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Temple of the Tooth, Kandy, Sri Lanka

The Temple of the Sacred Tooth is just a "tourist" name for the place: among the local dwellers it is more famous as Sri Dalada Maligawa. The temple is a part of palace complex - headquarter of Sinhalese kings. The center of the complex is the octagonal building - reliquary, where the tooth is actually kept. The exterior of the temple isn’t decorated with sculptures or images. At the entrance there is a "moonstone" on the ground. Moonstone is a detail peculiar to Sinhalese architectural style. All the images on it have their interpretation: elephant is for birth, bull for decay, lion for diseases and the horse is for death; the swans on the stone symbolize the distinction between evil and good, and the lotus in the middle is for the highest level of Nirvana - Buddha's state.

When entering the temple the first, outside impression vanishes: the variety of sculptures and gorgeous engravings and jewelries amazes.

There are different halls for "individual" and "group" prayers in the temple. In the each room, in front of Buddha's statue there is a tray for donations. There is also a separate hall, where all along the walls engravings are imaged, telling about Buddha's life, the origin of sacred tooth and the history how it appeared here. It is forbidden to pose for pictures in this hall.

The sacred tooth itself is placed in a golden ark that consists of 7 consecutive vessels that are always guarded by two monks. It is not allowed to see it. The only thing one can do is to wait for some 45 minutes in the line, then approaching to a little window, leave donation, take a bow and leave with a strong believe that you have just expressed your respect towards Buddha's Sacred tooth...

As to the origin of the tooth: in 540 B.C. after the end of Buddha's terrestrial life, he was cremated and a couple of teeth were found after that. They were conveyed over the world and were kept in secret locations. According to the legend those who would possess the tooth would have boundless power. Naturally everyone wanted to have the tooth, that's why it was permanently being transported from one place to another. In 371 it was brought to Sri Lanka by Indian princess Hemamali, who hid the tooth in her hair. It was when Sri Dalada Maligawa was built in order to keep the relic.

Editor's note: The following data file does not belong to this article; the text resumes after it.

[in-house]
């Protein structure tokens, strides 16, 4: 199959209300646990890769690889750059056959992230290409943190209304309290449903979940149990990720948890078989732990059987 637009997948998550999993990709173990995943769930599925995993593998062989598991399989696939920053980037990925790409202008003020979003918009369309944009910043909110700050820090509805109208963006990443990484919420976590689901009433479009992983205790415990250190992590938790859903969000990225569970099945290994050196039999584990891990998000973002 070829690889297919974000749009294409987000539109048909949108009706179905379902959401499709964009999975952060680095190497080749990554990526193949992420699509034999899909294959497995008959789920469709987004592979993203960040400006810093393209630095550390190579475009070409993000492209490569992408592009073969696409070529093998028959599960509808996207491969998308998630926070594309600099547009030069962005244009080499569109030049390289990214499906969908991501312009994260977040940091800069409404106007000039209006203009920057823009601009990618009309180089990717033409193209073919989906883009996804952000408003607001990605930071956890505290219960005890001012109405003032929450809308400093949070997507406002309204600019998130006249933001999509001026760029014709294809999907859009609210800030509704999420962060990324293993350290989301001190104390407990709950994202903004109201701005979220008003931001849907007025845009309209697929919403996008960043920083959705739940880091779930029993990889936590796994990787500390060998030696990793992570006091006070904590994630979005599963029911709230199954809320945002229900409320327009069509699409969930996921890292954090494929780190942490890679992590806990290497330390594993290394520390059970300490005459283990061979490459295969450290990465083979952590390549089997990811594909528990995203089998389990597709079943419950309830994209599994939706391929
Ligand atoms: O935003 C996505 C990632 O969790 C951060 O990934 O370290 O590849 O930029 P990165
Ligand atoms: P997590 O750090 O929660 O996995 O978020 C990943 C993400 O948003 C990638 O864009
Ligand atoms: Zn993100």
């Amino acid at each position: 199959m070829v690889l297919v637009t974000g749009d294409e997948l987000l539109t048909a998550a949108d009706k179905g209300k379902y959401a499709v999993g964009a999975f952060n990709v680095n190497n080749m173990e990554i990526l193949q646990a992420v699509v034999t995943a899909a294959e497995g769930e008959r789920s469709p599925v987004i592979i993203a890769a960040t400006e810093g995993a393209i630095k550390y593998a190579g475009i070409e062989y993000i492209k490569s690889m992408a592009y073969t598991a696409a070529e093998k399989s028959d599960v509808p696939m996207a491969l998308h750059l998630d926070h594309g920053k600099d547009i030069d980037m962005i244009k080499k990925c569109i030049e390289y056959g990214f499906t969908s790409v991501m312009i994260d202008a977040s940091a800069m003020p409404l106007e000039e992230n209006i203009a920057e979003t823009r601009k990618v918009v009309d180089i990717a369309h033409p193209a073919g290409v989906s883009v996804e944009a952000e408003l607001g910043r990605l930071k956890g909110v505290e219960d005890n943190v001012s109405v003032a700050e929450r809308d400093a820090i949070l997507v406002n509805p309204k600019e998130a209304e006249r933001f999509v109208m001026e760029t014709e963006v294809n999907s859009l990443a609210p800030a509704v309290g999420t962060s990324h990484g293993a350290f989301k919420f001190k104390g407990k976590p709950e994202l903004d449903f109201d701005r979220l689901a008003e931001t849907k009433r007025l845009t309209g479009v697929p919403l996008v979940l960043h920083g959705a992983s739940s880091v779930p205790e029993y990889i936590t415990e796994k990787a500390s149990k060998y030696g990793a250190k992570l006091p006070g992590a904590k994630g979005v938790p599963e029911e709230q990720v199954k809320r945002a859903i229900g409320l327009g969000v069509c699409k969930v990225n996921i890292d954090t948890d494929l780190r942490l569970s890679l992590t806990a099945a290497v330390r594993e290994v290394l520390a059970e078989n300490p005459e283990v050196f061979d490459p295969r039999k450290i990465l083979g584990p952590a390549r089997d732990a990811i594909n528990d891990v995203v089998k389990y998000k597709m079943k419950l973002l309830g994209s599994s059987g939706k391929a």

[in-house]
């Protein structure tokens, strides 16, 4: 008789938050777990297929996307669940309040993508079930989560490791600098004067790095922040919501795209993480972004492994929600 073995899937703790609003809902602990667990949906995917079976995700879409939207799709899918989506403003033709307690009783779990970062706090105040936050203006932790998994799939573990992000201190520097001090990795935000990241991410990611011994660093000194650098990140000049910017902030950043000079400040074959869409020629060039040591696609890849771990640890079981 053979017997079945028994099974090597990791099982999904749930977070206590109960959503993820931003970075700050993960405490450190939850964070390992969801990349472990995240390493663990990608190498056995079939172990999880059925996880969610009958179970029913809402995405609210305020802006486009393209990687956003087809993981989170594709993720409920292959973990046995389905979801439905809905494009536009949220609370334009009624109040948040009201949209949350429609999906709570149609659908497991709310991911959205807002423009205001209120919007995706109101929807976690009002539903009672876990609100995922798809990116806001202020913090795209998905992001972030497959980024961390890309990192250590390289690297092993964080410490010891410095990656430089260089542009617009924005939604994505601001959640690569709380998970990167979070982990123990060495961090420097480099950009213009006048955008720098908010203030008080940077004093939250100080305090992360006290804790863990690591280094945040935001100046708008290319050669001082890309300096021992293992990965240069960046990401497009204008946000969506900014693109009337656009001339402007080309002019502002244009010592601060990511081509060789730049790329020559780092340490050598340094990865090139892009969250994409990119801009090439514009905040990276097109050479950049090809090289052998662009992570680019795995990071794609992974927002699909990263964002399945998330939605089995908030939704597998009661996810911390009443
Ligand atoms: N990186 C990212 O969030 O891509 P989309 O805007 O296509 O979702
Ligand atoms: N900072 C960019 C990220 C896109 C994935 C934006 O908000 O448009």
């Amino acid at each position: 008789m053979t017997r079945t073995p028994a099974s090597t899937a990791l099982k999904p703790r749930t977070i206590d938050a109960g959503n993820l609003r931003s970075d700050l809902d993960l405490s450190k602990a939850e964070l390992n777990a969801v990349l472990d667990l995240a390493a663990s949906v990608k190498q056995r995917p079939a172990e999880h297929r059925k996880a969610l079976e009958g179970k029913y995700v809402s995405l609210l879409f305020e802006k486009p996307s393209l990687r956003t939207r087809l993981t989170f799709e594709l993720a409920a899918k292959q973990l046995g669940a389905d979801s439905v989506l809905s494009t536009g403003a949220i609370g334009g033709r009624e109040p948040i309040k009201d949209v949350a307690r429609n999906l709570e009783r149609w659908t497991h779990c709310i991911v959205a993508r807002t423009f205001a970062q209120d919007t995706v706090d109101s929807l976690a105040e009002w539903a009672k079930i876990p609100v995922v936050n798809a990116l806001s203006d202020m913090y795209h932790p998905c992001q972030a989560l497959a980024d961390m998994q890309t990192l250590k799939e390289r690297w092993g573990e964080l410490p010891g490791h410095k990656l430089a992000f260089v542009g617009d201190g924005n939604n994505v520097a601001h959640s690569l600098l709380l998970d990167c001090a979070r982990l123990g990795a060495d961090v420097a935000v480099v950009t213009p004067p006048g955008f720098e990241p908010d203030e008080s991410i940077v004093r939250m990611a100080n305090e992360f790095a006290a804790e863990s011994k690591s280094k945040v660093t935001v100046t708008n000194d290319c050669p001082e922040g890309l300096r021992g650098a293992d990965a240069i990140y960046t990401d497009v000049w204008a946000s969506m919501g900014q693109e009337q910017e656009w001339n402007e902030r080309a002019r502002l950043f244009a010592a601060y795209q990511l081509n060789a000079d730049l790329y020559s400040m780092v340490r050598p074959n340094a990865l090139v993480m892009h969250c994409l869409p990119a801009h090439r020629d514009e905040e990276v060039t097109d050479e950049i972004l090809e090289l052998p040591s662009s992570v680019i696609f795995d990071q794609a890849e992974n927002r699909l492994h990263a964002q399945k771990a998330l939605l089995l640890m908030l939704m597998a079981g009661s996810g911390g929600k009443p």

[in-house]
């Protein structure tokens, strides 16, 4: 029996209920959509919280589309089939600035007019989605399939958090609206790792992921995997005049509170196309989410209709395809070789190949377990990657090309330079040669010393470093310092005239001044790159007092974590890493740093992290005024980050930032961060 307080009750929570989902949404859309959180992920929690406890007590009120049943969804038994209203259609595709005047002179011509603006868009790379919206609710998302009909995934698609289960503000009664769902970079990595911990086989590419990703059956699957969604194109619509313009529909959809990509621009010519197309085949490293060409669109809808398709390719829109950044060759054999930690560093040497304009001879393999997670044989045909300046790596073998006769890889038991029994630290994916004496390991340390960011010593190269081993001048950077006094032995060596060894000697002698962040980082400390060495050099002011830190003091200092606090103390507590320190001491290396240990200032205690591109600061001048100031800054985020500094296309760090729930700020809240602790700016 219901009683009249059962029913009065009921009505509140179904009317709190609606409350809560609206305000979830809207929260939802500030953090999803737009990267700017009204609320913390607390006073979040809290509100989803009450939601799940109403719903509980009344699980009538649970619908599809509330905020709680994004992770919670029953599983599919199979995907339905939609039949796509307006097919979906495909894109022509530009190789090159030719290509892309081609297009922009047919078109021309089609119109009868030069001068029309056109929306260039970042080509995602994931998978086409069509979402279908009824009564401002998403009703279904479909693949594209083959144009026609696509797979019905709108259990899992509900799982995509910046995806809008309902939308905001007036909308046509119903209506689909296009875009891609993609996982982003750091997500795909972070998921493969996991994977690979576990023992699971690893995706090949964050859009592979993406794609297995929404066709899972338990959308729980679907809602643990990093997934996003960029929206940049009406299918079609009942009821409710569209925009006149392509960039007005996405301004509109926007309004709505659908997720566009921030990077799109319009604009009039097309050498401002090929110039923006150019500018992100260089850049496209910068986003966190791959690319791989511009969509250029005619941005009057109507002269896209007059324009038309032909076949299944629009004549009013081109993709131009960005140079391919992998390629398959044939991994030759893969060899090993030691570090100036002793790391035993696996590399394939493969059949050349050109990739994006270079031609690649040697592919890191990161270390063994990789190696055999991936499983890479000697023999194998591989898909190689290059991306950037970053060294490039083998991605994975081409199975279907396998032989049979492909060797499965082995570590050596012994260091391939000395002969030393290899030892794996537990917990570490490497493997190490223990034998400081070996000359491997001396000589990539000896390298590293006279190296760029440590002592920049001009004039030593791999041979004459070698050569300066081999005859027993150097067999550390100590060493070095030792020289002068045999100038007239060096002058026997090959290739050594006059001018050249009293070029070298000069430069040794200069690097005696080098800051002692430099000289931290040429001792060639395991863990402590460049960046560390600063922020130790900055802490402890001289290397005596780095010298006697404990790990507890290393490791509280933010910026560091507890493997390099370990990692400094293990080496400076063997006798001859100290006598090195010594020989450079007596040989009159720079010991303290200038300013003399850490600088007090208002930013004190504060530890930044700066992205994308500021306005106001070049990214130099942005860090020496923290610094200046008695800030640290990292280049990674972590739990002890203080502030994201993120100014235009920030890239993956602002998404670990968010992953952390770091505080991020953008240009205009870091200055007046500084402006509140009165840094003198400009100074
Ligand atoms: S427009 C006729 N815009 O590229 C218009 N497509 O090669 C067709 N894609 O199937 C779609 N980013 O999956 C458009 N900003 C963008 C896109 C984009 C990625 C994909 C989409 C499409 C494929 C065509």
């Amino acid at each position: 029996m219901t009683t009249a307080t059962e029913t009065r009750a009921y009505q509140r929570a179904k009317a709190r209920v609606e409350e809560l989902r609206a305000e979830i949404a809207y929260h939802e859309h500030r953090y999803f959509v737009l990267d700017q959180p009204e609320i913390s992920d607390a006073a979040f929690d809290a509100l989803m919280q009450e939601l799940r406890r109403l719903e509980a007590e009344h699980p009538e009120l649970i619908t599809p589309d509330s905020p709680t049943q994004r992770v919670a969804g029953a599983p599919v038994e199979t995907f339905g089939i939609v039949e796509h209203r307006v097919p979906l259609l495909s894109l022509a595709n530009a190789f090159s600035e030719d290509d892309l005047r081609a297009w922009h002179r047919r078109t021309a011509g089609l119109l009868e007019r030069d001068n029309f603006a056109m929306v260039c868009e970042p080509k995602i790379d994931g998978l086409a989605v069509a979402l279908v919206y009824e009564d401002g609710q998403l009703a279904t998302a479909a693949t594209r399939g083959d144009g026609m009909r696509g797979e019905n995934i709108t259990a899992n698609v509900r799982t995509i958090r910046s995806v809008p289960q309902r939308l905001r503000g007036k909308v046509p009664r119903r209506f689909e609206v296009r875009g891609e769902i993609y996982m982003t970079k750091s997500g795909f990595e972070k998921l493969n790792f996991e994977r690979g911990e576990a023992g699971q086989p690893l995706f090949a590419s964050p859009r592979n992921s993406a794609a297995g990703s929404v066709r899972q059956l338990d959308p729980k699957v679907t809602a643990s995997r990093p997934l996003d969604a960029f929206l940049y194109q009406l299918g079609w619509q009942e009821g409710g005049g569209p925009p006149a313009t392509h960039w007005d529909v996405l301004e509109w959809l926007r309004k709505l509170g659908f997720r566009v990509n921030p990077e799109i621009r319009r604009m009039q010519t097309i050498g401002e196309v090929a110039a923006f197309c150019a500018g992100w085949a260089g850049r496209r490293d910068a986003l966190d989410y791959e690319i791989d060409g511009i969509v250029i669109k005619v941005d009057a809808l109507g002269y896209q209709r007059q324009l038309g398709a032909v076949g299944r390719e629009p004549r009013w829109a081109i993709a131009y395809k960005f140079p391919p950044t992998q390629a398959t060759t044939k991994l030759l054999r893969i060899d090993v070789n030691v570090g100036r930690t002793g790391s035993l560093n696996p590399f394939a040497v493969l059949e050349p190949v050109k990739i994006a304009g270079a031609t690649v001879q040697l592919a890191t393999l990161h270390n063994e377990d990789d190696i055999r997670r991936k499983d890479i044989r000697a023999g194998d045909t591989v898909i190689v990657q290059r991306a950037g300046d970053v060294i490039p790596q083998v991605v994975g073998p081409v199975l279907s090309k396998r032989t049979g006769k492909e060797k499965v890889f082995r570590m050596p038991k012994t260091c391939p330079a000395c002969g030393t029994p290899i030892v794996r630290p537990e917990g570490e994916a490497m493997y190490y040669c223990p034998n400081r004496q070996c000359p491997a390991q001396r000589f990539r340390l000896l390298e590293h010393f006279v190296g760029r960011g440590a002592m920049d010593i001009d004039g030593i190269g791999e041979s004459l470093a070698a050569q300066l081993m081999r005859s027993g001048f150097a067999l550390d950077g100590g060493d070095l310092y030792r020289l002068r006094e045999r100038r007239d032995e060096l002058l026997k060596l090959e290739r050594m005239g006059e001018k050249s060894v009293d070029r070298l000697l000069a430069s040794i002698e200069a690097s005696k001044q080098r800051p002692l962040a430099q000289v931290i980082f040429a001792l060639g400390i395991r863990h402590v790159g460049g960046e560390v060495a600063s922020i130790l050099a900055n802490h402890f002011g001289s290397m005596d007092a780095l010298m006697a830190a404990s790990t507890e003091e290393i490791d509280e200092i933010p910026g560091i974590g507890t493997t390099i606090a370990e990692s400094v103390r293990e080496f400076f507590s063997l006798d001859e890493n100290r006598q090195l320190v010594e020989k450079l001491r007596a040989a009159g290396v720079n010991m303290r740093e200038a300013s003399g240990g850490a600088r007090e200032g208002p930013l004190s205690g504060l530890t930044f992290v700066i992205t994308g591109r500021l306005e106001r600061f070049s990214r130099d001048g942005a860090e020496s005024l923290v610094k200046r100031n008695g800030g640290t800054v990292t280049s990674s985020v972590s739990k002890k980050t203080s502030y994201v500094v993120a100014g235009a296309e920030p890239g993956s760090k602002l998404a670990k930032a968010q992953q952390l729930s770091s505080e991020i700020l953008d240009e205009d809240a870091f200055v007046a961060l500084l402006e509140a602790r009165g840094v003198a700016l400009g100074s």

In 1998 a truck loaded with explosives ran into the wall of the temple. The attack was organized by the terroristic organization "Liberation Tigers of Tamil Eelam"1. 7 people were killed and 25 were wounded during the attack. After the accident the temple is being permanently convoyed, all the visitors are carefully checked before entering the territory of the temple.

According to the tradition the tooth is taken out from the temple once a year on Esala Perahera national holiday, which lasts 14 days. However even them no one is "eligible" to see the tooth. In fact there are very few people who have seen it. Among Europeans only the name of Ernst Haeckel is known: during his visit to Sri Lanka in 1881 he saw the tooth and claimed that the 5.5cm x 2.5cm ivory made tooth couldn't be of real human. After that the tooth was not available for "strangers".

In this entire religious "context" one thing that strikes you is "not quite religious behavior" of the monks. They sit on the floor and pray, at the same time watching the donations tray and counting the daily gain. Frequently scenes can be seen when they take photos of each other with their smartphones... Well, here is a contemporary approach to the faith. But it doesn't actually matter, because there is a lot to see and admire in the ancient temple of Buddha's Tooth.

1A Tamil separatist organization, formed in 1976. With 8-10 thousand members fights for an independent state in Sri Lanka for the Tamils. It is famous for frequent terroristic attacks on peaceful population.

By Sona Gasparian,

Photos by Narek Bakhtamyan


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